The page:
Streaming service Rdio is now available in nine more countries, thanks to a series of new launches in Europe and Asia. Subscribers can now stream on-demand music and custom stations in a total of 60 territories spanning the globe.
In Asia, Rdio added service in Indonesia, the Philippines, Thailand, and Singapore, where the population totals more than 400 million. In Europe, the service now reaches five additional Mediterranean and Eastern European countries: Greece, Cyprus, Croatia, Slovakia, and Slovenia, where about 25 million people reside.
In an interview, CEO Anthony Bay said the service’s core features will be the same in all territories, although the company has created localized versions using more than two dozen languages. The service already exists in most of Western Europe, while Asia is a fairly new market; Rdio has been available in Malaysia and Hong Kong for more than a year.
All five new European nations are classified by the World Bank as “high-income” countries, while only Singapore is in that category among the four Asian ones. The rest are considered developing economies. Indonesia is by far the largest with about 250 million people, roughly half in cities, making it the world’s fourth most populous country.
Rdio comes to market ahead of Spotify in Indonesia, Thailand, Croatia and Slovenia. Its larger rival already reaches the Philippines, Singapore, Greece, Slovakia and Cyprus, among a total of 56 countries. Neither service is available in China or India, but Rdio is now available in the next three largest countries, the U.S., Indonesia and Brazil. Rdio acquired shuttered Indian streaming service Dhingana in March; Bay said Rdio will relaunch it under its own brand later this year. Spotify, meanwhile, is planning a Brazil launch.
A study by Jana Mobile released last week revealed that while the streaming music market is closely tied to smartphone penetration in developing Asian countries, the playing field is still highly fragmented. The study found different market leaders in Indonesia, the Philippines, India and Vietnam, with local offerings mostly outpacing Western services; for example, companies that specialized in Bollywood content were the most popular in India.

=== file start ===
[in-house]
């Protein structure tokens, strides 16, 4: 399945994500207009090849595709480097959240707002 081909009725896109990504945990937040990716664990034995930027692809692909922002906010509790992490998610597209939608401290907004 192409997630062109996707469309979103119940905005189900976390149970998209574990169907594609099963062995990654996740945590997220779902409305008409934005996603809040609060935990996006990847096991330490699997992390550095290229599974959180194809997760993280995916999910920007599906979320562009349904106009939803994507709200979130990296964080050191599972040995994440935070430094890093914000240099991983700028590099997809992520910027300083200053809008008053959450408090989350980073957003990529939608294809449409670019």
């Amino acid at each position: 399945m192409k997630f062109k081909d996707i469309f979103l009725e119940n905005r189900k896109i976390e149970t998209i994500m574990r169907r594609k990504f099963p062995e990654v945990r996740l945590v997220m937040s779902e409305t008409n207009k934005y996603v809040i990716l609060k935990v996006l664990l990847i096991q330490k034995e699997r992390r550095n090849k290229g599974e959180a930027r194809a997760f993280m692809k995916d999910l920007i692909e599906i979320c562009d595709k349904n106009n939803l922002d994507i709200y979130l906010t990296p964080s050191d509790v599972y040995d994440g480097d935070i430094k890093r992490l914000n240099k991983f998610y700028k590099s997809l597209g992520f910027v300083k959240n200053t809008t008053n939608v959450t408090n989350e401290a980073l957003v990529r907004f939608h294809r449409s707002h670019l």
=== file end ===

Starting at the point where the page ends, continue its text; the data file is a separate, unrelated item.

Rdio said it has added a “local repertoire” of hundreds of thousands of songs from each new territory, via licensing deals with aggregators and other content owners. Bay noted that providing music from these countries also appeals to both to the non-resident market and, more broadly, music enthusiasts’ sense of discovery.
Interest in Southeast Asia is high among streaming services; Spotify launched in the Philippines just six weeks ago via a partnership with Globe Telecom. Local pricing can differ widely from the $10-per-month plans to which U.S. subscribers are accustomed. Spotify Premium, for example, costs 129 Philippine pesos, or about $3, per month. Bay said Rdio’s pricing will be competitive in new territories, especially where Spotify is also in the market.
Four-year-old Rdio has never released subscriber numbers, but is believed to have far fewer than Spotify’s six million-plus worldwide. Both offer unlimited access to large libraries of tens of millions of songs; Rdio may soon begin to differentiate itself partnerships such as its deal with radio operator Cumulus that could add significant amounts of non-music content this summer. It has also struck content and marketing partnerships with local media companies in Brazil and Canada to expand its reach and offerings.
Bay is scheduled to appear in Singapore at the upcoming Music Matters conference, part of the larger All That Matters conference between May 20 and 25. Billboard’s Tokyo bureau chief Rob Schwartz is also due at the event.